Hate Gets Under The Skin- Cohesive Identity and Stopping the Murders in Mesopotamia

20 November 2019, Version 1
This content is an early or alternative research output and has not been peer-reviewed at the time of posting.


It is very important to study Iraq and eastern Syria, since these regions are always in turmoil and often in the news. These regions together make up ancient Mesopotamia. I have found very strong correlations between the borders of ancient state formations and modern-day geo-cultural divides. In this article, I suggest that we take these long-term patterns seriously when deciding what to do with eastern Syria and Iraq. We should not dismiss the idea of making internal or external borders more in keeping with divisions of the land based upon identity politics in modern-day Mesopotamia. Also, this paper makes us all aware of easily-forgotten groups, like the Syriac Christians on northern Iraq and eastern Syria, who are often conveniently left off of mainstream news broadcasts. In sum, the Ur III bala taxation system correlates very strongly with the modern Shia/non-Shia divide within modern Mesopotamia.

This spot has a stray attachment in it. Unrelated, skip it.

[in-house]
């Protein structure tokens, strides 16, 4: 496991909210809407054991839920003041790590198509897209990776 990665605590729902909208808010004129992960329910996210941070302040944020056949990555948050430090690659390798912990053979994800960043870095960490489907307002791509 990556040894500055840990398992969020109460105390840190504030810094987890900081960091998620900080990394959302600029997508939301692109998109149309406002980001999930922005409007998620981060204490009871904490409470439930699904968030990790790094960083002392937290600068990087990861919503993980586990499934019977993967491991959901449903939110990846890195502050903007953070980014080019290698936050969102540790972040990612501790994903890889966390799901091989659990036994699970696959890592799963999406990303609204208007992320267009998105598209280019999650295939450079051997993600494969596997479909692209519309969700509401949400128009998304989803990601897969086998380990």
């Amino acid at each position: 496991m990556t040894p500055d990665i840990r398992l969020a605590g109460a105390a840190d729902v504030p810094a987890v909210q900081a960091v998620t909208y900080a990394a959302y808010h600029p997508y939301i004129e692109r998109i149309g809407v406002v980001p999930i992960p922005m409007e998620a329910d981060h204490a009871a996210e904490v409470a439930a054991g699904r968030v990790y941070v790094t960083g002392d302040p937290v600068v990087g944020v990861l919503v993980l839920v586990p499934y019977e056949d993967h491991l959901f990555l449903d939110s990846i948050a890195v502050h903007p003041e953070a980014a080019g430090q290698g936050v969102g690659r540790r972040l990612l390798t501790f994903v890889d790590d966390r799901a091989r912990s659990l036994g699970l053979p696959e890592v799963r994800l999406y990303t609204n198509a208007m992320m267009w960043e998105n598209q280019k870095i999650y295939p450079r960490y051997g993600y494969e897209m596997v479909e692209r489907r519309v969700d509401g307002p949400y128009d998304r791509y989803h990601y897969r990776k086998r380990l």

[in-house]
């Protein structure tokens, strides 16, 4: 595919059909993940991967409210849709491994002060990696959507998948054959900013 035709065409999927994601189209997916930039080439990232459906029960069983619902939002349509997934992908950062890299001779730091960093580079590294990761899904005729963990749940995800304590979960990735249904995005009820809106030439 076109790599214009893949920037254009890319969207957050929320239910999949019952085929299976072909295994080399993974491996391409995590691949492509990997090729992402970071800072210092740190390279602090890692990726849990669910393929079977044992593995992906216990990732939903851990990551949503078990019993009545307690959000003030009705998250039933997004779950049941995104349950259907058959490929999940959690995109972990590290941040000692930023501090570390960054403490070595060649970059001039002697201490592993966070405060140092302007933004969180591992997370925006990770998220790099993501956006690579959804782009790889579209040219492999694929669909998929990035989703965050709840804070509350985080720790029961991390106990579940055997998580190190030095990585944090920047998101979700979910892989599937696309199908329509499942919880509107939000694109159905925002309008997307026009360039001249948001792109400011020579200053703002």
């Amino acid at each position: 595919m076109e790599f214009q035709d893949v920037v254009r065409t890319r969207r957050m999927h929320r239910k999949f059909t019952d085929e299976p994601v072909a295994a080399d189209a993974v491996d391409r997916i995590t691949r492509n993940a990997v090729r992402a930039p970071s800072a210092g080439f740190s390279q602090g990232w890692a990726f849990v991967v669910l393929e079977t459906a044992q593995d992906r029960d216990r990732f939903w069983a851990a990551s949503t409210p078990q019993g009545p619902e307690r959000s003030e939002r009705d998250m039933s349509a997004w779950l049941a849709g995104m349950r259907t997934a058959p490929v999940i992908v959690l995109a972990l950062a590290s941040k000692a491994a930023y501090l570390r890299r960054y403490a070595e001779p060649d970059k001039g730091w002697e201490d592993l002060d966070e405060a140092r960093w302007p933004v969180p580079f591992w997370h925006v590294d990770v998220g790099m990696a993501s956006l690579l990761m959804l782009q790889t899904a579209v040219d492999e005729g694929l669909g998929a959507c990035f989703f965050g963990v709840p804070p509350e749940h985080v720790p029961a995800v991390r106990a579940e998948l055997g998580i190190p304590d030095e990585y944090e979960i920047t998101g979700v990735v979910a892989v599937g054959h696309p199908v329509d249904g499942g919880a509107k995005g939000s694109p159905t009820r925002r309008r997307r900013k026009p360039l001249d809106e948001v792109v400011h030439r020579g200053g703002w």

historical-comparative analysis
ancient history
comparative politics
Shia-Sunni divide
history and politics
Syriac Christians


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